3) Using reflection (if there is no visibility at all in the loading thread).

This loading is usually done "on demand", which means that a class is loaded only when it is actually used by the program.
This happens when one of the two cases arise:

1) When new SomeClass() is called.
2) When SomeClass.staticFunction() is called.

A class with a given name can only be loaded once by a given classloader.

At startup, three class loaders are used:

1) Bootstrap class loader
2) Extensions class loader
3) System class loader

The bootstrap class loader (written in native code) loads the core Java libraries located in the /jre/lib directory.

The extensions class loader loads the code in the extensions directories (/jre/lib/ext, or other directory specified by the java.ext.dirs system property).

The system class loader loads code found on java.class.path, which maps to the system CLASSPATH variable.

A typical class loader has to extend the ClassLoader class which mandates the implementation of function:
    Class loadClass (String className, boolean resolve) throws ClassNotFoundException

Example implementation of the class-loader:
public class MyClassLoader extends ClassLoader {
    private static final int BUFSIZE = 8192;

    protected synchronized Class loadClass (String className, boolean resolve) throws ClassNotFoundException 
        // 1) Check the cache if the class is loaded already
        Class clazz = findLoadedClass(className);
        if (clazz != null)
            return clazz;

        // 2) get class file name from class name
        String classFile = className.replace('.', '/') + ".class";
        // 3) Read the class file to get bytes for class
        byte[] classBytes = null;
        try {
            InputStream in = getResourceAsStream(classFile);
            byte[] buffer = new byte[BUFSIZE];
            ByteArrayOutputStream out = new ByteArrayOutputStream();
            int n = -1;
            while ((n =, 0, BUFSIZE)) != -1) {
                out.write(buffer, 0, n);
            classBytes = out.toByteArray();
        catch (IOException e) {

        if (classBytes == null) {
            throw new ClassNotFoundException("Unable to load class: " + className);

        // 4) Convert the bytes into a Class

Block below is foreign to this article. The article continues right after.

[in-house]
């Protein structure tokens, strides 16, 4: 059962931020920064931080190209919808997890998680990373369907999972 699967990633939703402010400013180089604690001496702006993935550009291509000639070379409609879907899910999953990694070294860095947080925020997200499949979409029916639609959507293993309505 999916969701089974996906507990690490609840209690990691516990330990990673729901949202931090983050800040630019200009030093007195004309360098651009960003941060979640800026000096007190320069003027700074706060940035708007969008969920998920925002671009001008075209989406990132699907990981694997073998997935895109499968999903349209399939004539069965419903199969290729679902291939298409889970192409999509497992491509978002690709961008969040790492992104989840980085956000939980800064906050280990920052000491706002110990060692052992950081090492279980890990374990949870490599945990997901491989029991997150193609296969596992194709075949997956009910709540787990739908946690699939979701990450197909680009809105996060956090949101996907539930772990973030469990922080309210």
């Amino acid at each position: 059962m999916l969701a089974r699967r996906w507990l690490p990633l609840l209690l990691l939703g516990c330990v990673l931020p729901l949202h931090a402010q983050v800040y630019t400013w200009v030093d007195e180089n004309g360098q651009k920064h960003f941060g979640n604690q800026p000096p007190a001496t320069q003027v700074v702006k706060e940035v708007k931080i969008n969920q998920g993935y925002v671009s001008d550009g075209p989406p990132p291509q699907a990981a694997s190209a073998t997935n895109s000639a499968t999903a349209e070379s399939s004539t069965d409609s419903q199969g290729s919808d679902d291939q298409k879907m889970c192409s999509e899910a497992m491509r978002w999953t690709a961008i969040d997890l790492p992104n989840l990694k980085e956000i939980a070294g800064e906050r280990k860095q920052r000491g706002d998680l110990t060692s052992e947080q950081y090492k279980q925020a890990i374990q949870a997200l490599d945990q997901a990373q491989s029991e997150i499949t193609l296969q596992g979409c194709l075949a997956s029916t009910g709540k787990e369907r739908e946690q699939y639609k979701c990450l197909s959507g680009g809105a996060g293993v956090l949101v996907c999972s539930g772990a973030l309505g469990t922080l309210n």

try {
            clazz = defineClass(className, classBytes, 0, classBytes.length);
            if (resolve) {
        catch (SecurityException e) { 
            // Core java classes cannot be loaded.
            // Doing so throws java.lang.SecurityException.
            // In such a case, delegate to parent class loader.
            clazz = super.loadClass(className, resolve);

        return clazz;

JAR hell

Jar hell is a term used to describe the various pitfalls of using class loaders.

1) If two parts of the code require different versions of a library, they cannot load the two version in the same class loader.
2) If the developer forgets to delete the older version of library while putting a new one, then it is possible that the JVM quitely loads the older one, leading to problems in deployed code or in production.
3) Identical classes loaded by different class-loaders are not considered equal.

Difference between StringBuilder and StringBuffer

Strings are immutable in Java meaning that the contents of a String cannot be changed.
When str1 += str2 is done, a new String object is created into which contents of str1 and str2 are created.
The new object is then assigned to str1.

To overcome this problem, StringBuffer is used.
It has an underlying list of short arrays which allow modification and updation without the need to allocate new objects.
StringBuffer is synchronized while StringBuilder is not.
Both are meant to provide mutable behavior for String objects.